Did you get laid off? Start making these money moves right now

An emoji mind map illustration
(Los Angeles Times illustration; Apple)

Have you been laid off?

Take a deep breath, and take heart.

Layoffs happen to almost everyone at some point, said Barbara Ginty, a certified financial planner and host of the podcast “Future Rich.” And despite all the news about layoffs, the economy and labor market are still strong overall.

Unemployment remains an unusually low 3.7% nationally though 4.5% in California, according to the Bureau of Labor Statistics. Since there is always some churn in the job world, it’s virtually impossible for unemployment to reach zero. Unemployment below 5% is generally considered full employment.

Though that might not seem comforting, it does mean you can expect to find a job faster than if unemployment were higher. Still, job hunts are stressful and time-consuming, and you want to be smart with your money.


Here’s what to do now.

Don’t make any big decisions right away

“The first move that you need to do is honestly decompress and not make any sudden decisions,” said Cinneah El-Amin, the founder of the wealth building and career advice platform Flynanced. She got laid off from her full-time corporate job in February.

It’s easy to panic and decide everything about your life has to change immediately. But in the aftermath of any major life change — a layoff, a death, a divorce, a new baby — it’s wise to avoid major decision-making. Your first day of unemployment should not be the day you put your house on the market, cash out your retirement and investment accounts, or cancel your insurance policies.

With some careful strategizing, it’s possible to experience the city in exciting ways while staying on a budget.

July 5, 2022

Negotiate your severance

Like a job offer, a severance payment may be open to some negotiation. El-Amin recently posted a video on her Instagram account about how she successfully negotiated an additional $20,000 with the help of an employment attorney. You can also negotiate things such as getting a lump sum payout versus installments, changing your last day of work (for instance, moving it back long enough to get you another month of health insurance), and modifying other contract clauses.

El-Amin said she contacted a few law firms until she got a free consultation to determine whether she had grounds to negotiate. In addition to the extra severance, she ensured that she’d be able to talk about being laid off on her social media platforms.

One thing you don’t need to negotiate in California: a noncompete agreement, which isn’t enforceable in the state. The California Civil Rights Department has more information on what your employer can and can’t ask you to agree to.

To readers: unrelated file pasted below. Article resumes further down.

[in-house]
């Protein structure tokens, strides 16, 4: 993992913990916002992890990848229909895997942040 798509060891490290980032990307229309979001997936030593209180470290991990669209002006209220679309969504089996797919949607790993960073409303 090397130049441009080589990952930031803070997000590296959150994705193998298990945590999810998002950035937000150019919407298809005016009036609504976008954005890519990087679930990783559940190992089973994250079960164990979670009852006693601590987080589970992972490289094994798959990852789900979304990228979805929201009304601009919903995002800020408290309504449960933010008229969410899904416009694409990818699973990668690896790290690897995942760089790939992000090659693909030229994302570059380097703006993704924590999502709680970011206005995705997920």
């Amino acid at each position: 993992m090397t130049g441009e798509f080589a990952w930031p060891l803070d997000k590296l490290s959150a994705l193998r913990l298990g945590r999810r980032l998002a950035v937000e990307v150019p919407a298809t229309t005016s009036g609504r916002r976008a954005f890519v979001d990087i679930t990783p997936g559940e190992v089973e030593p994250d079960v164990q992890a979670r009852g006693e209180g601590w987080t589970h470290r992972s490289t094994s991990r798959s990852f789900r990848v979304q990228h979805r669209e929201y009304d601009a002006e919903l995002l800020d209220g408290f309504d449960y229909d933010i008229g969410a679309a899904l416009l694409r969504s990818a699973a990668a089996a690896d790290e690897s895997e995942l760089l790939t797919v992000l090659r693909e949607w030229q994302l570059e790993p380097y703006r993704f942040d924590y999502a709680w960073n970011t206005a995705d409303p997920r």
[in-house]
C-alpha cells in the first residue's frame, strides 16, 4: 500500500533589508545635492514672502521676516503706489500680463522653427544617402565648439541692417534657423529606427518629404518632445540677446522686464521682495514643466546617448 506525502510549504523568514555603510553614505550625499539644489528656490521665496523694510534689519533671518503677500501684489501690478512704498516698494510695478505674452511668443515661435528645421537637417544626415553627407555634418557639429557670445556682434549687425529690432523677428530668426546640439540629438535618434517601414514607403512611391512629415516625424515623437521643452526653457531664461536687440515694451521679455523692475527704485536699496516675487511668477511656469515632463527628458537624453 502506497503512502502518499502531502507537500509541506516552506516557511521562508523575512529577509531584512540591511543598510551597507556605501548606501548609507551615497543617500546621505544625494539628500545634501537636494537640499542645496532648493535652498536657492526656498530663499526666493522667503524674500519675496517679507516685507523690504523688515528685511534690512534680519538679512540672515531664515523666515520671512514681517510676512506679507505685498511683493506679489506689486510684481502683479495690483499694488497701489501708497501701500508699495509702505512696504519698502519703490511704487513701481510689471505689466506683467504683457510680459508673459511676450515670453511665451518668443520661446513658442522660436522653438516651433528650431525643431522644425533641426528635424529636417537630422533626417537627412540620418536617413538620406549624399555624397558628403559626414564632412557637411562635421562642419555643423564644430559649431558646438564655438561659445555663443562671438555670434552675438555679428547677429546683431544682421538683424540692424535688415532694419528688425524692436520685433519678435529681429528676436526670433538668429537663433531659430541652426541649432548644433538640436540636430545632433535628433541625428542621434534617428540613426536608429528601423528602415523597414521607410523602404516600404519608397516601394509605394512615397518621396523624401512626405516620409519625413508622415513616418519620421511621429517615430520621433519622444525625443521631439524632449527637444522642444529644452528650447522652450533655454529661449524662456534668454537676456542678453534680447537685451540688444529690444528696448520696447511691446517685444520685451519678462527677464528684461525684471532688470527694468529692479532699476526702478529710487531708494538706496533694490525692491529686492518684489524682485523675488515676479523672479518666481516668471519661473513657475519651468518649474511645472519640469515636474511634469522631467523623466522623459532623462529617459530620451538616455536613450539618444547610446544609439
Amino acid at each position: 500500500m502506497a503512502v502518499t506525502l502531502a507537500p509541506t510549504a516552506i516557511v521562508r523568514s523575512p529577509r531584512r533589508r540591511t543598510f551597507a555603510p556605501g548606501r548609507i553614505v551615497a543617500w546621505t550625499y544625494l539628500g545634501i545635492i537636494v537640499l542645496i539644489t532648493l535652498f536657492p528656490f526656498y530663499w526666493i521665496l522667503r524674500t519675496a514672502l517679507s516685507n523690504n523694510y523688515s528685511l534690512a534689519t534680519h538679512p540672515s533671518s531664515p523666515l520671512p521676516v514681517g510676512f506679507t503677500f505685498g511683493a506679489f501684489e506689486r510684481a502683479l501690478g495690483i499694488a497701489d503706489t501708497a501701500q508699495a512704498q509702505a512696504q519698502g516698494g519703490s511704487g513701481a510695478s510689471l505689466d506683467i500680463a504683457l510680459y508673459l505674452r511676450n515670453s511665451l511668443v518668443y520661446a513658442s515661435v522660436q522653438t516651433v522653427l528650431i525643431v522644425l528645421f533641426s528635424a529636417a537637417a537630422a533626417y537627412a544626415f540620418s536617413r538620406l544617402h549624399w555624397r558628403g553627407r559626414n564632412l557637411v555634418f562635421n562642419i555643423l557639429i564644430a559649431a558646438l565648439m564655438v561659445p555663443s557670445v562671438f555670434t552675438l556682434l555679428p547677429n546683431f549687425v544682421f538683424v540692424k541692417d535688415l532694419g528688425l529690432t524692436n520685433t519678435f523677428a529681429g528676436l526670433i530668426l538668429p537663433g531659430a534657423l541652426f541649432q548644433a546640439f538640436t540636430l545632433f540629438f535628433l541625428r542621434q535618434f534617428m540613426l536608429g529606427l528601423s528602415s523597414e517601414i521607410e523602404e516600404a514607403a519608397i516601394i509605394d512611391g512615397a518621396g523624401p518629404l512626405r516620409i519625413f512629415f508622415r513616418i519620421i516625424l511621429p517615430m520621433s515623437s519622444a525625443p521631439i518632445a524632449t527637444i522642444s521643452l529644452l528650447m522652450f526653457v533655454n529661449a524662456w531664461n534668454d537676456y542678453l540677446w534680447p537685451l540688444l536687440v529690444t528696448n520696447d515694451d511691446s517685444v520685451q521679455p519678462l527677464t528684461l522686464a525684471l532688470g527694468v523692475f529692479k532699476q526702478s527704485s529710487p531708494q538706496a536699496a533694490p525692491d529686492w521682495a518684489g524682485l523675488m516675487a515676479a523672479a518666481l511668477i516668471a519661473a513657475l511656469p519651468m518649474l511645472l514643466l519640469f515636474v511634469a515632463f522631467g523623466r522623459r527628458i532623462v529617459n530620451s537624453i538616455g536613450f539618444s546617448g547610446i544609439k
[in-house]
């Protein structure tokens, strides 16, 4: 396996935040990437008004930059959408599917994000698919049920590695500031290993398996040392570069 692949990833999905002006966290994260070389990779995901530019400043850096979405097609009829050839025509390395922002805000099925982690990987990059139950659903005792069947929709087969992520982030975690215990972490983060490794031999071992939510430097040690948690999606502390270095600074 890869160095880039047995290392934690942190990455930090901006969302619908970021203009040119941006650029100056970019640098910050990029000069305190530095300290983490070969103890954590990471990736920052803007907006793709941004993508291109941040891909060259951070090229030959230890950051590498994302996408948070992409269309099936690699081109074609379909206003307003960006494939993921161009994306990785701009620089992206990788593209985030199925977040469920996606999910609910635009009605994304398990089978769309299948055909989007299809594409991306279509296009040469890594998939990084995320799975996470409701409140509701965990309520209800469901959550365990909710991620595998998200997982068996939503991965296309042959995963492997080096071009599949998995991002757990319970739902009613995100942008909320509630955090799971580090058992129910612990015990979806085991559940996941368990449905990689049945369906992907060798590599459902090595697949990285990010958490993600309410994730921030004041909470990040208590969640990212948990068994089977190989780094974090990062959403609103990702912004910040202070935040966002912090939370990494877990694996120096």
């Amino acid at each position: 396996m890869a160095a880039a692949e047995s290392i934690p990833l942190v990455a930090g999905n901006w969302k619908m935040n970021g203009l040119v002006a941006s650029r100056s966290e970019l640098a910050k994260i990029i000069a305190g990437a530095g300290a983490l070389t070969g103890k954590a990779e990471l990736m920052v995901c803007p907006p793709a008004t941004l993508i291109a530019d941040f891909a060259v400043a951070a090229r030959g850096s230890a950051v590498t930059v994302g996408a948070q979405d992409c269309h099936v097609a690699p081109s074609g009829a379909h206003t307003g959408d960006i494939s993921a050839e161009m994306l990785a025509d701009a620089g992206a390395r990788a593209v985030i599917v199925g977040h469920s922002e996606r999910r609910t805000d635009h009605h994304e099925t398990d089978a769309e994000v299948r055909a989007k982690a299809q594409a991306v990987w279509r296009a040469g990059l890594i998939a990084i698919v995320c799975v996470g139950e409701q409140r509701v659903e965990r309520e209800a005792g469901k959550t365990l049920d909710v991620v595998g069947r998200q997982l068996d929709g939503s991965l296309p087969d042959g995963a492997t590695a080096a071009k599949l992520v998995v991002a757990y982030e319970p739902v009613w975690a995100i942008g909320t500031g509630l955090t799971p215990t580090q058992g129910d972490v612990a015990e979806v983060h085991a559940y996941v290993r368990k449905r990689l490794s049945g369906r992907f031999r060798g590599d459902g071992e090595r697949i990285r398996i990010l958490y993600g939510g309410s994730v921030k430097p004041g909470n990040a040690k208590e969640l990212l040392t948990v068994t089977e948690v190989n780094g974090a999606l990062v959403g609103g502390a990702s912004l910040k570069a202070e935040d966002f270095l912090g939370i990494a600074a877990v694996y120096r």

Do a spending audit

To know how long your severance, savings and unemployment benefits will last, you need to know how much you spend every month on necessities. (The state has a calculator to estimate your unemployment benefits. The weekly maximum in California is $450.)


Having a personal budget would make it easier to audit your spending. If you haven’t made one before, I write a (free!) personal finance newsletter called Totally Worth It where I teach you how to make and maintain a plan for your spending and savings.

If starting a budgeting journey sounds too daunting right now, there is a shortcut. Open your banking website and download your last few months of credit card statements.

Start by calculating the bare minimum amount you need to keep living your life: your rent or mortgage payments, a pared-back grocery budget, transportation costs, debt payments, medical expenses, pet and child-care fees.

Then, scrutinize what you’re paying for. Yes, you need phone and internet access, but do you really need unlimited Wi-Fi? Does your paid-off car still need comprehensive insurance coverage? Can you buy your own internet modem and return the cruddy one you’re paying $10 a month for?

Take control of your finances with this eight-week newsletter course.

Dec. 8, 2021

Next, go to quality-of-life expenses like subscriptions, streaming services, your gym membership and restaurant meals. Take this opportunity to really do a life audit, Ginty said. You’ll probably find some easy things to cross off.

There might also be some things you’ve been paying for on autopilot that you could live without, at least for now. You probably don’t have to cancel every subscription service — you’re unemployed, not a monk; you can still watch TV — but do you need all of them? Are you really doing the workouts from your pricey personal fitness app, or could you switch to free YouTube classes and going for walks in your newfound free time?


Remember, this is all just temporary until you find a new job. You can rejoin Equinox once you’re gainfully employed again. But you might find that you don’t miss it.

Once you’ve got that basic unemployment budget in mind, you can calculate how long your money will last.

Negotiate with anyone who sends you a bill

You are about to have enough free time to tangle with customer service. Every bill that reaches your mailbox or inbox is up for negotiation. Call your credit card companies and ask if you’re eligible for a lower rate. Call your cable, phone and internet providers and ask to speak to the cancellation team. Tell them you’ll cancel or switch to a competitor unless they can offer you a better rate.